Reducing Risk: Landscape Approaches to Sustainable Sourcing - at the IFC, June 10, 2013


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Lee Gross, EcoAgriculture Partners
Mike Godfrey, Rainforest Alliance
Bambi Semroc, Conservation International

Discussing the risk mitigation advantages of a multi-stakeholder, landscape-scale approach to agribusiness development, especially where businesses face climate change, water security, or community risks.

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Reducing Risk: Landscape Approaches to Sustainable Sourcing - at the IFC, June 10, 2013

  1. 1. Reducing Risk: Landscape Approachesto Sustainable SourcingLee Gross -- EcoAgriculture PartnersMike Godfrey -- Rainforest AllianceBambi Semroc -- Conservation InternationalA presentation to the International Finance CorporationJune 10, 2013
  2. 2. or Collaborators: Int’l Advisory Committee, 22 landscape networks & initiatives
  3. 3. Strategic Advisory Committee: World Business Council for SustainableDevelopment, IFC, Rio Tinto, Unilever, Nestlé and Mars Inc.Working Group: Conservation International, Rainforest Alliance,Solidaridad, African Wildlife Foundation, World Resources Institute,Fauna and Flora International, Root Capital, University of Greenwich,and EcoAgriculture Partners.Business Working Group
  4. 4. TheTerminology and Practice of Ecoagriculture
  5. 5. "The landscape approach hasbeen championed byorganizations active in thedevelopment and conservationsectors for many years, thoughthe concept has been slow tomigrate into mainstreamcorporate thinking. Now thisreport from the Landscape forPeople, Food and NatureInitiative, sets out a case forcompanies to think about theirbusiness in landscape terms."- José Lopez, Executive VicePresident, Operations, Nestlé S.A.
  6. 6. Why do businesses pursue alandscape approach?Drivers: Is it as a consequence or identified as agoal at the outset?Rationale: Why is the business motivated topursue this?Modes:What methods or tools do businesses applyto put these rationales into practice?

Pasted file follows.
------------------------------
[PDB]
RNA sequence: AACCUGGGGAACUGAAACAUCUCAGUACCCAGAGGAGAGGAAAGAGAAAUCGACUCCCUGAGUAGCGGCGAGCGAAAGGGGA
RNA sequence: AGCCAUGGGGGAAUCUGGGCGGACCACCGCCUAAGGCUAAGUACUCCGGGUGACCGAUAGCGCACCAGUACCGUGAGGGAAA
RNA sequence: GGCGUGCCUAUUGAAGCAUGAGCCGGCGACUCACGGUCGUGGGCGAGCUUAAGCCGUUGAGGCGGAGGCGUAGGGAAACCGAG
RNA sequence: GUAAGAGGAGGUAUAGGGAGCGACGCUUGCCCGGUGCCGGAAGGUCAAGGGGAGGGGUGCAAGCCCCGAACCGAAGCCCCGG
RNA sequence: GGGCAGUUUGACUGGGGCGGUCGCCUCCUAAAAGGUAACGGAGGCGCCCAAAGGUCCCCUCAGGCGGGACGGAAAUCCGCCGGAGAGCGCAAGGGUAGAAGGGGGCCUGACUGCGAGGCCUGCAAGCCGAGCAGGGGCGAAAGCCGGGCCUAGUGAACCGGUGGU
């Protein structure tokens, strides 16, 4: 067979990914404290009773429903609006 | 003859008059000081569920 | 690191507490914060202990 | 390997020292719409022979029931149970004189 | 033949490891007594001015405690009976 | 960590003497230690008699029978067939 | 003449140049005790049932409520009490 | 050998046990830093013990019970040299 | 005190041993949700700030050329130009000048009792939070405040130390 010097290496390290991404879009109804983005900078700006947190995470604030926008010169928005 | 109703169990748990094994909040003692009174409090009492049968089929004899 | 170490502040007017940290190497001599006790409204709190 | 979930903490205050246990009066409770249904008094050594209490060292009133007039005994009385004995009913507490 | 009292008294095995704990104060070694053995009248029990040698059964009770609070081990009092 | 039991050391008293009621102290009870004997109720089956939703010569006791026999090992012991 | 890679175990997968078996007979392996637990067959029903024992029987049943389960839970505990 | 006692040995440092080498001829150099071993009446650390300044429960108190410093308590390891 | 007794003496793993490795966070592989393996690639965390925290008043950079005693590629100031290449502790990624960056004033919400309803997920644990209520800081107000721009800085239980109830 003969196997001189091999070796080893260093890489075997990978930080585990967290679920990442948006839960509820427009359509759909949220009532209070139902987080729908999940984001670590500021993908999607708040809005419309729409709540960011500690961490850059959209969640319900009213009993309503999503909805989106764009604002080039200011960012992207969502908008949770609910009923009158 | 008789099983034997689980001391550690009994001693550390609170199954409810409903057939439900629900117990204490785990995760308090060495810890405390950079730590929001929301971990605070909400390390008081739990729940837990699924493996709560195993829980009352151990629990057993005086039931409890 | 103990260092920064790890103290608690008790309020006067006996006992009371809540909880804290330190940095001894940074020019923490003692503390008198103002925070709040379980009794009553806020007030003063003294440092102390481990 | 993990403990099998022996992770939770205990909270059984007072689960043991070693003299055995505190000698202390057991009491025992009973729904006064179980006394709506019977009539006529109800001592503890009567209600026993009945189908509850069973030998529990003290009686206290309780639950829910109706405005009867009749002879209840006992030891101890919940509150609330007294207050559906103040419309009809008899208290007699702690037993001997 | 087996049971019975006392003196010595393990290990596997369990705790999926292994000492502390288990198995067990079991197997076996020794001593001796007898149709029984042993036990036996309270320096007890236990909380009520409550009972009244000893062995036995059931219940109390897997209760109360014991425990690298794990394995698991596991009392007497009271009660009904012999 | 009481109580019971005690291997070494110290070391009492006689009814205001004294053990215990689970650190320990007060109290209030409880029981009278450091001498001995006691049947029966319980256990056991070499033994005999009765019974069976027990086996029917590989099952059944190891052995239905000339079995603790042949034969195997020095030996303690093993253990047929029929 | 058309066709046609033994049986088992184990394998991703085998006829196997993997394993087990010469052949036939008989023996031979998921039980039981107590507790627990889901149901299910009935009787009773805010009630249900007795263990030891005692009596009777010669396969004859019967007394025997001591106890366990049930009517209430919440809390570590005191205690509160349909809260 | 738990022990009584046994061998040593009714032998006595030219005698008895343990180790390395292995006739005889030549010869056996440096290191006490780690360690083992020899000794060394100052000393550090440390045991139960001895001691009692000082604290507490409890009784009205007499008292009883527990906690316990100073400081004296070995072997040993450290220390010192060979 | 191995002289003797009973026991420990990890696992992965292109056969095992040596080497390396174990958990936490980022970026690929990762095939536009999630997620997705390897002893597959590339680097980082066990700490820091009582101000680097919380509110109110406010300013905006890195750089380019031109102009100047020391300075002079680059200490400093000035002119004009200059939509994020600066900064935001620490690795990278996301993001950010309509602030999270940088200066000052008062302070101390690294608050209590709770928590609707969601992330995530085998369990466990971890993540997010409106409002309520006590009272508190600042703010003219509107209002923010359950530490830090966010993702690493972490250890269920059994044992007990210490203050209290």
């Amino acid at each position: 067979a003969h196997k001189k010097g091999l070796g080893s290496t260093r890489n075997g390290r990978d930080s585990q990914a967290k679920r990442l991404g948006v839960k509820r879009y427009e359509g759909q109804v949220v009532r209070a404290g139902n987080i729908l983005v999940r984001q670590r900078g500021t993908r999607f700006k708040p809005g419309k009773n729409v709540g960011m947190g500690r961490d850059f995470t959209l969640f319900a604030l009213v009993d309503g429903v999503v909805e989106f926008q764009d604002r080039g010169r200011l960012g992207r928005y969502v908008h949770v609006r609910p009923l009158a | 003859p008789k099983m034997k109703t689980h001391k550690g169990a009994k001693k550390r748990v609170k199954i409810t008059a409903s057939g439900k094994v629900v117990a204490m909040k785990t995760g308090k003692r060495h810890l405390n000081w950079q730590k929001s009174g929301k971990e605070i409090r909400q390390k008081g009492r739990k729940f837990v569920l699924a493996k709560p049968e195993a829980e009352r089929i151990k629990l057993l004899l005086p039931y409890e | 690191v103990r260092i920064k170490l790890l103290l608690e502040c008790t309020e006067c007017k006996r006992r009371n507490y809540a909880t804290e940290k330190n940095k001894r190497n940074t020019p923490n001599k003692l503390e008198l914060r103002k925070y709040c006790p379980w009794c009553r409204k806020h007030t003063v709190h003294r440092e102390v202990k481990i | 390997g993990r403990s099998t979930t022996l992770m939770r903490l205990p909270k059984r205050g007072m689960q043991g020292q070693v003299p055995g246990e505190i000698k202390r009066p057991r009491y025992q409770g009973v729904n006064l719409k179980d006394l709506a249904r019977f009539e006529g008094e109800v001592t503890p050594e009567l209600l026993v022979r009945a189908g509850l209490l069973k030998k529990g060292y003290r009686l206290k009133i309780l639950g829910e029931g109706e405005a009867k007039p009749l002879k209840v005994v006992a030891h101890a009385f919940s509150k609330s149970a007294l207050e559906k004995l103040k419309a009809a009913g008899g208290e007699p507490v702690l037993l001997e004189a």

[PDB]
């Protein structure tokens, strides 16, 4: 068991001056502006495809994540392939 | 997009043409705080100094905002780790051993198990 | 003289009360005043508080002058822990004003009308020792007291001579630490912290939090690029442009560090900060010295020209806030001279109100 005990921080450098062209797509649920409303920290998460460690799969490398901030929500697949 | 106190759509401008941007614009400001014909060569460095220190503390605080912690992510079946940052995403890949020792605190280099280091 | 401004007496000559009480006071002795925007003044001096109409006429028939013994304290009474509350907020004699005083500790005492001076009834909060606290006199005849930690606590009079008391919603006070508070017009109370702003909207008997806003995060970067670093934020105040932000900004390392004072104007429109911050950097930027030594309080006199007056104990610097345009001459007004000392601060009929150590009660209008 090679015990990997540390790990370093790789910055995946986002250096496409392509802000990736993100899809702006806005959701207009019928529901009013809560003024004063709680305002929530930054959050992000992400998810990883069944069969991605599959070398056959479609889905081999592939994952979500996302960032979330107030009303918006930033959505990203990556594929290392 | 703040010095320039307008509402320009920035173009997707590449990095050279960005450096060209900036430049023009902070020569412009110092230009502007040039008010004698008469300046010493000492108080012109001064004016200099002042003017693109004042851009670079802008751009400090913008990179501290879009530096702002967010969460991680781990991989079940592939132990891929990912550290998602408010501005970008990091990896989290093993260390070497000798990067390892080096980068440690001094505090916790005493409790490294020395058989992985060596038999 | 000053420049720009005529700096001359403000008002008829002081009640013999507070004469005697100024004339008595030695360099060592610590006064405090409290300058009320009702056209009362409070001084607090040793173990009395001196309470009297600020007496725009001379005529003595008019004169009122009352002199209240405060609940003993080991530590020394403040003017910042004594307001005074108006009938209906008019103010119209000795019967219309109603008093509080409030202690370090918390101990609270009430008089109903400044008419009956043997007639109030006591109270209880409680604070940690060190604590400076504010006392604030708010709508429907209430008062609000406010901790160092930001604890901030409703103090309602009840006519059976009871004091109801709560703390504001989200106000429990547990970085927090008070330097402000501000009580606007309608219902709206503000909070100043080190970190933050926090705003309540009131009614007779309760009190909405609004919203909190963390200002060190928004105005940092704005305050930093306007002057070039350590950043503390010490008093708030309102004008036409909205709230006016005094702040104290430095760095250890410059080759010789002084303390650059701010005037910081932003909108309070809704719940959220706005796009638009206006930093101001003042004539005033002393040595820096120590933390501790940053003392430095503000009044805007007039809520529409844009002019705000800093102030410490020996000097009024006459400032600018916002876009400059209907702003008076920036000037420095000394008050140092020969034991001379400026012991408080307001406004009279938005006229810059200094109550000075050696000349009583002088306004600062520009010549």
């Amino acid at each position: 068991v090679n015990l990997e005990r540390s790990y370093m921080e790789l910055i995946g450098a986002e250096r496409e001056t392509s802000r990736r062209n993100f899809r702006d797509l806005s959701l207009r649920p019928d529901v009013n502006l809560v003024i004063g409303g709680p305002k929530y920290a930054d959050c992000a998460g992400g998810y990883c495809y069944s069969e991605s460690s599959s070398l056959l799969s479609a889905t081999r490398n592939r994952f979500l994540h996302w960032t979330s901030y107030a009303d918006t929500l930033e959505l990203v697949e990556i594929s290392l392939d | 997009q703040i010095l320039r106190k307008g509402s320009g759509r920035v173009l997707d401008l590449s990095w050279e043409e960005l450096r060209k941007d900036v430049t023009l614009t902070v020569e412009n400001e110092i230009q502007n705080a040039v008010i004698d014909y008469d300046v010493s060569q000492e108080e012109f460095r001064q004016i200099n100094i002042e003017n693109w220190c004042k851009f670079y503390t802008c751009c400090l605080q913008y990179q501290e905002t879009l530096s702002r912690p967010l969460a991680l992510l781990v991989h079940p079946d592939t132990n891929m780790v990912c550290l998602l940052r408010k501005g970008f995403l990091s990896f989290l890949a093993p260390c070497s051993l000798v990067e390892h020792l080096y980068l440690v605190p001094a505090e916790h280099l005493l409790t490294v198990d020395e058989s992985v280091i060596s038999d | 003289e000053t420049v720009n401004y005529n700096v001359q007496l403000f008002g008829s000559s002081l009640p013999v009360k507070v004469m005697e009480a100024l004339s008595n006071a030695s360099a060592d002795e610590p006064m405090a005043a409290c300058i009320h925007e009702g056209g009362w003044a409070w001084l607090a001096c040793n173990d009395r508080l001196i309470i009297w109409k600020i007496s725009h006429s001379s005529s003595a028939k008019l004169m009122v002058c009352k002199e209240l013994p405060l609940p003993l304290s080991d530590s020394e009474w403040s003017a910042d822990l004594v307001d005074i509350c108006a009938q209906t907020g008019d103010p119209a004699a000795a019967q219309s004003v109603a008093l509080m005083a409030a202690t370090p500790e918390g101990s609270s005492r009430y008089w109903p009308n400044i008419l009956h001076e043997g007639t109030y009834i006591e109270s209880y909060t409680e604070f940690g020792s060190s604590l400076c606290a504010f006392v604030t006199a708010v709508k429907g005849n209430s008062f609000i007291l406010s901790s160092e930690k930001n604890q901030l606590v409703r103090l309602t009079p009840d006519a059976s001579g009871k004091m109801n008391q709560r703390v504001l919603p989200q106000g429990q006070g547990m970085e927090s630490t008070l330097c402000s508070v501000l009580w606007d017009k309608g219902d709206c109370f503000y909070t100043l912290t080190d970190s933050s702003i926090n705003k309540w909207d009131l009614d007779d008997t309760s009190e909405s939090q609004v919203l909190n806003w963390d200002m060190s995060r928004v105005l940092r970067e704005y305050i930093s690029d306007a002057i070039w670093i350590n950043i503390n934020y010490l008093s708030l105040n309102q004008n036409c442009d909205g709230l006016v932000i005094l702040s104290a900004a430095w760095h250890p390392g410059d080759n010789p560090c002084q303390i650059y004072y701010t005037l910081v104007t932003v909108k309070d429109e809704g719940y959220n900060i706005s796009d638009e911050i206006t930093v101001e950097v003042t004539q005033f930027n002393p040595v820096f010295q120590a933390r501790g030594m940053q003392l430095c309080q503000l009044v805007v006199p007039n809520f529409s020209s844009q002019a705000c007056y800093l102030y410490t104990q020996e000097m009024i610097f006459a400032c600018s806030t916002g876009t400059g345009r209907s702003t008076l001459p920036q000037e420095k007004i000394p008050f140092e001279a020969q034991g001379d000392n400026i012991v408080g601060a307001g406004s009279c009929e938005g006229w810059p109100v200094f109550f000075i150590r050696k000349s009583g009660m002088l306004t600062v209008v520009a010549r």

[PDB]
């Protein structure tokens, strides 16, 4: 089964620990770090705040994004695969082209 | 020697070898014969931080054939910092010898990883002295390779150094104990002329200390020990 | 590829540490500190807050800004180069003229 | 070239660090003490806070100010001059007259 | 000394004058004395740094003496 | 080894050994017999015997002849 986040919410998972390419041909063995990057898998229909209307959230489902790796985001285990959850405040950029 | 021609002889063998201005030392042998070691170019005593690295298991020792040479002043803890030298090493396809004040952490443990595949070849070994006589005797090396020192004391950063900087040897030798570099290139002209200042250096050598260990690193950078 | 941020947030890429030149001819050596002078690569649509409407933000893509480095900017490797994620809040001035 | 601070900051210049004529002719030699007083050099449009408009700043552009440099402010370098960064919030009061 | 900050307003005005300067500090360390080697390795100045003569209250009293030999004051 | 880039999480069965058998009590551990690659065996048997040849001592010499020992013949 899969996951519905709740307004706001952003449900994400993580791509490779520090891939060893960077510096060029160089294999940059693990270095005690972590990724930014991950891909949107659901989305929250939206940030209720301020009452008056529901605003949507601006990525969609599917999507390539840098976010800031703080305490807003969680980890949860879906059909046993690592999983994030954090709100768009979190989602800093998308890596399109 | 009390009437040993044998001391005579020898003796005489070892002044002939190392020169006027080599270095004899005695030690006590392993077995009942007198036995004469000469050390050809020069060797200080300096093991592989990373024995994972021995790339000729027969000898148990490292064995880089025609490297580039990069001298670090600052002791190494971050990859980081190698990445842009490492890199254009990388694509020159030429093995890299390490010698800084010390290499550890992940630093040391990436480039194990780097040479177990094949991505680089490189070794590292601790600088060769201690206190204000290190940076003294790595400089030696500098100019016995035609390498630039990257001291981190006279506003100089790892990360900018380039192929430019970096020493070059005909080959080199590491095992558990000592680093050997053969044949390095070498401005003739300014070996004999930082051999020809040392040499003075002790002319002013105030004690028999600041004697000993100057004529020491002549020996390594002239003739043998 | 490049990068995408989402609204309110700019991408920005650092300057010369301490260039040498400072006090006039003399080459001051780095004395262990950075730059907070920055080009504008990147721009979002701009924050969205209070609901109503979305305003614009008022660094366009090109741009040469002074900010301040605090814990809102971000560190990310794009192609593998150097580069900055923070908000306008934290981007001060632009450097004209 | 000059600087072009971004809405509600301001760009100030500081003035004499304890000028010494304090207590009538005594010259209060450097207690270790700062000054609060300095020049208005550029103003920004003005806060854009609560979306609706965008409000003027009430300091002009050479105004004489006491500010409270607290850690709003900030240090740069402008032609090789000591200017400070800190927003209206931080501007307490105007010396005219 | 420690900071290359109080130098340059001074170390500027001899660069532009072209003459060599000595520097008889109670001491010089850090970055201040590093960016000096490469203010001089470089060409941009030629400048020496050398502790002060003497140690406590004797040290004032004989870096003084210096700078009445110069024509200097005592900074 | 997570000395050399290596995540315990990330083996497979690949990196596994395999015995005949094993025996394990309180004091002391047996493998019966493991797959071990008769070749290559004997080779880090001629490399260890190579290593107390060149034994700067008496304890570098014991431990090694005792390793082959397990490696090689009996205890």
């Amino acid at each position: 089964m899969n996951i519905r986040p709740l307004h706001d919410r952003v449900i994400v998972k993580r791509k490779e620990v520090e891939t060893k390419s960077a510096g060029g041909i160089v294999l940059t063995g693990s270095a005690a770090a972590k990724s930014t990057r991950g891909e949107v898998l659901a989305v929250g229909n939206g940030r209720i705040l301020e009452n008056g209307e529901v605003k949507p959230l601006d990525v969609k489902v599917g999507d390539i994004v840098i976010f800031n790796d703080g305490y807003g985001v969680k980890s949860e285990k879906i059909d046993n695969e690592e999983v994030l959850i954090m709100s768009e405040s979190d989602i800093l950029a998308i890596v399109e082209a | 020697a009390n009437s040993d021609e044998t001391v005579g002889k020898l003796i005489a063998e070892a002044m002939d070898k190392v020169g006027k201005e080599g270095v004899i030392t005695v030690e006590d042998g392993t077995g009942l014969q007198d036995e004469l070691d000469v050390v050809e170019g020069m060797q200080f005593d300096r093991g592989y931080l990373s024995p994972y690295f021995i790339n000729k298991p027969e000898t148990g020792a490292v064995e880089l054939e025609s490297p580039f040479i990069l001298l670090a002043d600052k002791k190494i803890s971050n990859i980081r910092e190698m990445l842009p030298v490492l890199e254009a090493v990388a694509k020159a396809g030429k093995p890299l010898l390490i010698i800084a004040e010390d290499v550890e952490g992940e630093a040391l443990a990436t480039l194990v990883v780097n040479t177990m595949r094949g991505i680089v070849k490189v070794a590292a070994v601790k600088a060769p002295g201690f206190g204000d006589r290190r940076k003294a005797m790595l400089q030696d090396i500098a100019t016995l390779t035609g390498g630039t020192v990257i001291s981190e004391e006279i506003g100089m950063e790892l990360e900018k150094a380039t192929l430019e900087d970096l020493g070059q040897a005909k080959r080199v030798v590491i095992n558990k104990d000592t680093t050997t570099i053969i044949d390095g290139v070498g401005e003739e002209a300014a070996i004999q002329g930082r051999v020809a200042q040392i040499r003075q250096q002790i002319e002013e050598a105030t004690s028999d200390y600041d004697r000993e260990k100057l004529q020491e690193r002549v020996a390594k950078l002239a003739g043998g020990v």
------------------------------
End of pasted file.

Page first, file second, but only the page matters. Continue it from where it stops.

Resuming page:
7. 7. Businesses are increasingly at risk of“sustainability megaforces”KPMG, 2012. Expect the Unexpected: Building business value in a changing world.Climate ChangePoverty andFood SecurityCompetitionfor resourcesIncreasingdemand
  8. 8. Scoping Analysis: Modes and Rationales100+ initiatives reviewed27selected by criteria3 in-depth case studies
  9. 9. Address risks at scales
  10. 10. Requires more than “sum of the parts” thinking
  11. 11. Reducing risk through landscape approachesSource: Kissinger, G., A. Brasser, and L. Gross, 2013. Reducing Risk: Landscape Approaches to Sustainable Sourcing.Washington, DC. EcoAgriculture Partners, on behalf of the Landscapes for People, Food and Nature Initiative.
  12. 12. Case studies● SABMiller: reducing water risksin Bogotá,Colombia andGeorge, South Africa with WWFand GIZ● Olam: cocoa and forestinitiative inWestern Ghanawith Rainforest Alliance● Starbucks: coffee in Mexico,Indonesia and Brazil withConservation International
  13. 13. Photo 25.51” x 10.31”Positionx: 8.53”, y: .18”Photo 14.2” x 10.31”Positionx: 4.36”, y: .18”Landscapes forPeople Foodand NatureInitiative –The StarbucksCase StudyBambi Semroc
  14. 14. Photo 14.2” x 10.31”Positionx: 8.74”, y: .18”1. The Landscape Approach within the Starbuckscontext2. Rationale for Engaging at Landscape Level3. Modes of Engagement- Supply Chain Interventions- Regional Producer Support- Payments for Ecosystem Services4. Value of Landscape Approach5. Challenges of Landscape ApproachOutline
  15. 15. Photo 14.2” x 10.31”Positionx: 8.74”, y: .18”Landscapes within theStarbucks and CI contextsStarbucks Language• Coffee communities• Coffee supply chainsConservation International Language• Coffee landscapes• Coffee communities• Conservation corridors
  16. 16. Photo 14.2” x 10.31”Positionx: 8.74”, y: .18”RationaleOperational Risks• Price volatility due to market dynamics.• Declining production and yields due to climatechange and aging farmer demographicReputational Risks• Environmental risks related to deforestation,greenhouse gas emissions, water use and quality• Community risks associated with farmer incomeand livelihoods, including food security
  17. 17. Photo 14.2” x 10.31”Positionx: 8.74”, y: .18”Supply Chain InterventionsRegional Producer Support InterventionsPayments for Ecosystem ServicesModes
  18. 18. ModesSupply Chain InterventionsC.A.F.E. Practices• Promote and verify adoption ofbest practices within the supplychain.• Provide assurance to Starbuckson social and environmentalperformance of its supply chain.
  19. 19. RegionalProducerSupportConservationCoffee
  20. 20. Suitability Analysis of Coffee ProductionRegional Producer SupportClimate and Coffee in Chiapas
  21. 21. Regional Producer SupportFarmer Loans in Chiapas• Verde Ventures has lent USD1.5M to 6 Small and Medium-Sized Enterprises in ChiapasElTriunfoVolcanTacana
  22. 22. Payments for Ecosystem ServicesClimate and Coffee in ChiapasCarbon Markets and Policy Engagement
  23. 23. Regional Producer SupportClimate and Coffee in Northern SumatraMap 1 – Northern SumatraAcehTengahDistrictDairiDistrictBenerMeriahDistrictNorthSumatraProvinceAcehProvince
  24. 24. Payments for Ecosystem ServicesClimate and Coffee in Northern Sumatra